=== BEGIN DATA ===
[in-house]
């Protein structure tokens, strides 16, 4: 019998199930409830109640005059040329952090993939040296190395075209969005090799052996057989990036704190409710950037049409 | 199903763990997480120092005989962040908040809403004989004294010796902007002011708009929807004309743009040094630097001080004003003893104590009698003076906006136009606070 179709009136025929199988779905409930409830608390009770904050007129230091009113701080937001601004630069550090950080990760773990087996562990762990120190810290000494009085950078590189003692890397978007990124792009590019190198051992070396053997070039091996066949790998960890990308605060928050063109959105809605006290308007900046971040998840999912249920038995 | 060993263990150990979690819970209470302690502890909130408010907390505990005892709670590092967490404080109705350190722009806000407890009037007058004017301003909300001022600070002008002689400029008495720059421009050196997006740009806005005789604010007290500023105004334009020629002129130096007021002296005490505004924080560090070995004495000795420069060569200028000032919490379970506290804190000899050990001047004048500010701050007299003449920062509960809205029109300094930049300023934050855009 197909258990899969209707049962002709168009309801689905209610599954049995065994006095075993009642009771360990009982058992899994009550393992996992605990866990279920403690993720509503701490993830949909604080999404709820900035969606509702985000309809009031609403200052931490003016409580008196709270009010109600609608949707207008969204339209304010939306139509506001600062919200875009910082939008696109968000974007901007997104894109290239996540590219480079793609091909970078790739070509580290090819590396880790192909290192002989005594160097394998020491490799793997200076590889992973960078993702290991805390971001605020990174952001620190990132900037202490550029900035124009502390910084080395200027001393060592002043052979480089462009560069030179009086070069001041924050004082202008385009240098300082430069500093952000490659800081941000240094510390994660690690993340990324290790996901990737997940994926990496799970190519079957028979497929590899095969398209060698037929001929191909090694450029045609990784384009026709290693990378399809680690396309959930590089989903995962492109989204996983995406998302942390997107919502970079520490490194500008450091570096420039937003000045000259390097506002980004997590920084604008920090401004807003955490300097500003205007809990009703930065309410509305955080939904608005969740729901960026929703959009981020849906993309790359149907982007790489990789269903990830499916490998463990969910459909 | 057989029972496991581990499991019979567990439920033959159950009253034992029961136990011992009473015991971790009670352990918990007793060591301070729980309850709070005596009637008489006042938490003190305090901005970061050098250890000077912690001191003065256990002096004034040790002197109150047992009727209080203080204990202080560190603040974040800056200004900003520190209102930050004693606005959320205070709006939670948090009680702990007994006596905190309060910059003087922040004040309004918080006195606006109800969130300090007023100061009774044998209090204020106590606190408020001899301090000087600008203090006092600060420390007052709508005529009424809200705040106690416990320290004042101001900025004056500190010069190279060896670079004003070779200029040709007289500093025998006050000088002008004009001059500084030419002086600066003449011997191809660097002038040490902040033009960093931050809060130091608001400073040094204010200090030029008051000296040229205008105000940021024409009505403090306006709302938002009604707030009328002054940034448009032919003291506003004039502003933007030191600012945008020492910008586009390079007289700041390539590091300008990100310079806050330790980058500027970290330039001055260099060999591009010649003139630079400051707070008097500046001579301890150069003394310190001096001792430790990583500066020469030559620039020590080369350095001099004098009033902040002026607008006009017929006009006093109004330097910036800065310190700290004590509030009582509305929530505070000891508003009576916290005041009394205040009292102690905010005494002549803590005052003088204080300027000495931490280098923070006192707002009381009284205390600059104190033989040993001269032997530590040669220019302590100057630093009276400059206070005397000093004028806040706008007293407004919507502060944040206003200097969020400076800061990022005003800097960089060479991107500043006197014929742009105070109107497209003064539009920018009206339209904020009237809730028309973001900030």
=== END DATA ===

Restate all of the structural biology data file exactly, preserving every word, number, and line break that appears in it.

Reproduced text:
[in-house]
């Protein structure tokens, strides 16, 4: 019998199930409830109640005059040329952090993939040296190395075209969005090799052996057989990036704190409710950037049409 | 199903763990997480120092005989962040908040809403004989004294010796902007002011708009929807004309743009040094630097001080004003003893104590009698003076906006136009606070 179709009136025929199988779905409930409830608390009770904050007129230091009113701080937001601004630069550090950080990760773990087996562990762990120190810290000494009085950078590189003692890397978007990124792009590019190198051992070396053997070039091996066949790998960890990308605060928050063109959105809605006290308007900046971040998840999912249920038995 | 060993263990150990979690819970209470302690502890909130408010907390505990005892709670590092967490404080109705350190722009806000407890009037007058004017301003909300001022600070002008002689400029008495720059421009050196997006740009806005005789604010007290500023105004334009020629002129130096007021002296005490505004924080560090070995004495000795420069060569200028000032919490379970506290804190000899050990001047004048500010701050007299003449920062509960809205029109300094930049300023934050855009 197909258990899969209707049962002709168009309801689905209610599954049995065994006095075993009642009771360990009982058992899994009550393992996992605990866990279920403690993720509503701490993830949909604080999404709820900035969606509702985000309809009031609403200052931490003016409580008196709270009010109600609608949707207008969204339209304010939306139509506001600062919200875009910082939008696109968000974007901007997104894109290239996540590219480079793609091909970078790739070509580290090819590396880790192909290192002989005594160097394998020491490799793997200076590889992973960078993702290991805390971001605020990174952001620190990132900037202490550029900035124009502390910084080395200027001393060592002043052979480089462009560069030179009086070069001041924050004082202008385009240098300082430069500093952000490659800081941000240094510390994660690690993340990324290790996901990737997940994926990496799970190519079957028979497929590899095969398209060698037929001929191909090694450029045609990784384009026709290693990378399809680690396309959930590089989903995962492109989204996983995406998302942390997107919502970079520490490194500008450091570096420039937003000045000259390097506002980004997590920084604008920090401004807003955490300097500003205007809990009703930065309410509305955080939904608005969740729901960026929703959009981020849906993309790359149907982007790489990789269903990830499916490998463990969910459909 | 057989029972496991581990499991019979567990439920033959159950009253034992029961136990011992009473015991971790009670352990918990007793060591301070729980309850709070005596009637008489006042938490003190305090901005970061050098250890000077912690001191003065256990002096004034040790002197109150047992009727209080203080204990202080560190603040974040800056200004900003520190209102930050004693606005959320205070709006939670948090009680702990007994006596905190309060910059003087922040004040309004918080006195606006109800969130300090007023100061009774044998209090204020106590606190408020001899301090000087600008203090006092600060420390007052709508005529009424809200705040106690416990320290004042101001900025004056500190010069190279060896670079004003070779200029040709007289500093025998006050000088002008004009001059500084030419002086600066003449011997191809660097002038040490902040033009960093931050809060130091608001400073040094204010200090030029008051000296040229205008105000940021024409009505403090306006709302938002009604707030009328002054940034448009032919003291506003004039502003933007030191600012945008020492910008586009390079007289700041390539590091300008990100310079806050330790980058500027970290330039001055260099060999591009010649003139630079400051707070008097500046001579301890150069003394310190001096001792430790990583500066020469030559620039020590080369350095001099004098009033902040002026607008006009017929006009006093109004330097910036800065310190700290004590509030009582509305929530505070000891508003009576916290005041009394205040009292102690905010005494002549803590005052003088204080300027000495931490280098923070006192707002009381009284205390600059104190033989040993001269032997530590040669220019302590100057630093009276400059206070005397000093004028806040706008007293407004919507502060944040206003200097969020400076800061990022005003800097960089060479991107500043006197014929742009105070109107497209003064539009920018009206339209904020009237809730028309973001900030």